(HealthDay)—It's the day after the Boston Marathon bombings and three people are dead, including an 8-year-old boy who came to cheer on friends during the race. The boy's mother and sister are both seriously injured. A nation is on edge—again. And parents are wondering what to tell their young children and how to help them cope with the carnage.
"If it's a very young child, I would keep him away from TV sets, try to limit their access to the kind of news that I've been watching myself on TV," said Dr. Alan Hilfer, director of psychology at Maimonides Medical Center in New York City.
"As kids get a little older, they take their leads from their parents. If their parents are frightened and anxious, the kids will be frightened and anxious," Hilfer added. "If parents are able to present a calmer [response], the kids will begin to relax more. If the parents reassure the kids that this is something the police and federal authorities are looking into, and they'll figure out who did this and how to deal with it, kids will be less frightened."
By now, children have already seen and heard a lot about the Boston tragedy, noted Dr. Rachel Yehuda, a psychiatrist and post-traumatic stress disorder expert at Mount Sinai School of Medicine in New York City.
"Children already know—I don't think that parents need to bring up events like this because they'll hear about it from their friends and in their schools, on the news," Yehuda said. "The parent's job is to make the child feel very safe and encourage the child to ask any questions that they have."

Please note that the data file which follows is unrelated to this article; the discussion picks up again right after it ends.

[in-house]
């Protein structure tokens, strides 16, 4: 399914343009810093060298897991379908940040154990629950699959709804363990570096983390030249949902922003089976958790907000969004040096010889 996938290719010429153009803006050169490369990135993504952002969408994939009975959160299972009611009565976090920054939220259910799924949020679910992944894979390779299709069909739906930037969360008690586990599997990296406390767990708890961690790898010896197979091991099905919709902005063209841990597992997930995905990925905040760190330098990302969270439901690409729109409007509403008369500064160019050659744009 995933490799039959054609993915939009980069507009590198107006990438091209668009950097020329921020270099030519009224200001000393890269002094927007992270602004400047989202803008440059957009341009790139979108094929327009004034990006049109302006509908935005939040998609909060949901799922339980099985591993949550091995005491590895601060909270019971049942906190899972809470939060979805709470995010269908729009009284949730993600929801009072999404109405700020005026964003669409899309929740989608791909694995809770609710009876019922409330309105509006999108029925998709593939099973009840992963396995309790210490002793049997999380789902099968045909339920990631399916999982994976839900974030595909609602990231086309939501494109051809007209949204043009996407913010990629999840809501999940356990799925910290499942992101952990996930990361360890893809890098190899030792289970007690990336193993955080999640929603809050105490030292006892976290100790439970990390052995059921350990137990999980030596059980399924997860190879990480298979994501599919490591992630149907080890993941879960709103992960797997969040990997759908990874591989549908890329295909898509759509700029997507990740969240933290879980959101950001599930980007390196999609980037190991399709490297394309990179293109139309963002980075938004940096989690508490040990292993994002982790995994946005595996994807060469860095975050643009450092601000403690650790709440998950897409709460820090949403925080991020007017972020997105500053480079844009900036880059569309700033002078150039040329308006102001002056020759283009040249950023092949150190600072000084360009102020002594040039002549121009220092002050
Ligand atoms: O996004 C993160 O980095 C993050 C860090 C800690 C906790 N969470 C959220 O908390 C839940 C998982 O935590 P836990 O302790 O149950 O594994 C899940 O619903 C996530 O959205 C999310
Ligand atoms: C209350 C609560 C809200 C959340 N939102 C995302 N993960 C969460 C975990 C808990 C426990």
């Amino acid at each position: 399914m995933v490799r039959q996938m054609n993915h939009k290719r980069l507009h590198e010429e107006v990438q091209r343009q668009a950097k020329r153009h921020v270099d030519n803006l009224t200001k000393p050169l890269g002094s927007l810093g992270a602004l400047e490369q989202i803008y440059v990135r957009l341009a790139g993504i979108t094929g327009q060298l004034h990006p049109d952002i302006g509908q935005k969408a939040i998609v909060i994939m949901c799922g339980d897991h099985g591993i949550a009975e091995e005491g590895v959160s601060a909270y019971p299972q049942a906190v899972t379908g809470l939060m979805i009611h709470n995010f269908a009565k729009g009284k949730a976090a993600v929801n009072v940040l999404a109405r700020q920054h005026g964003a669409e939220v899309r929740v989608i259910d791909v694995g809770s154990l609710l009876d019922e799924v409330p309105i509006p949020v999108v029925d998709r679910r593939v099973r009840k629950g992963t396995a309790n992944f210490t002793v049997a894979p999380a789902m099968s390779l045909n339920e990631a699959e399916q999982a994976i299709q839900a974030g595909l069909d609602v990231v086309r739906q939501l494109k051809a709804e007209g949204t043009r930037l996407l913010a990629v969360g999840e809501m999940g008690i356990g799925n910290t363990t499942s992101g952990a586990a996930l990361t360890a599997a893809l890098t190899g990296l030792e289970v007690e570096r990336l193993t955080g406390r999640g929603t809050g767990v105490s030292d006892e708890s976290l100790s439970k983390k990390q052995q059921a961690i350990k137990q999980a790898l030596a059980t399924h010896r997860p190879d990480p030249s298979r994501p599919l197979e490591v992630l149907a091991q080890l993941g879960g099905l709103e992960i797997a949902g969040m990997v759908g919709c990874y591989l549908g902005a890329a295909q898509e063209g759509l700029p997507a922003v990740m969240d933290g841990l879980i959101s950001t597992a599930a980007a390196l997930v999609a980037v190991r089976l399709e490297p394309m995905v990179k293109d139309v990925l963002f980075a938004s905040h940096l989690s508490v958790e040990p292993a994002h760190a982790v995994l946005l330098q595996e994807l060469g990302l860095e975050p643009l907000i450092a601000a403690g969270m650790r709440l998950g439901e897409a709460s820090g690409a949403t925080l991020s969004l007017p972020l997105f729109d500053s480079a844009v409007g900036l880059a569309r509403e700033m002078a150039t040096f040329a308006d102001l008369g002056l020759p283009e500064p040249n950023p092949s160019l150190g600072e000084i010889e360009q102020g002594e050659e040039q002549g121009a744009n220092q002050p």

On the other hand, Yehuda said, parents should "resist completely minimizing the anxiety, because we do live in a world where it is important to prepare ourselves and our children for adversity. But the idea that bad things happen but you can be safe is a more powerful message than 'don't worry, that can never happen,' which is fictitious and doesn't ultimately serve to calm down a child. You can't go against the reality," she explained.
"'Why would anybody want to do this?' is not only a child's question," she added. "The answer to that is, 'The world is full of different kinds of people and most people are very, very good—like how we're trying to raise you. But there are some damaged people out there who want to harm innocent people and luckily there aren't too many of them.'"
Sadly, past tragedies—from the Sept. 11 terrorist attacks in 2001 to the school shooting massacre in Newtown, Conn., in December—have given health professionals lots of experience dealing with the emotional impact of mass calamities.
"We've learned, unfortunately, from so many other difficult situations that really, what we want to do is provide what we call psychological first aid," said Dr. Victor Fornari, director of child/adolescent psychiatry at North Shore-LIJ Health System in New Hyde Park, N.Y.
Psychological first aid means "just to stabilize emotions, help students' and children's behavior return to normal, and to try to help them re-engage in their usual activities and classroom learning," he said.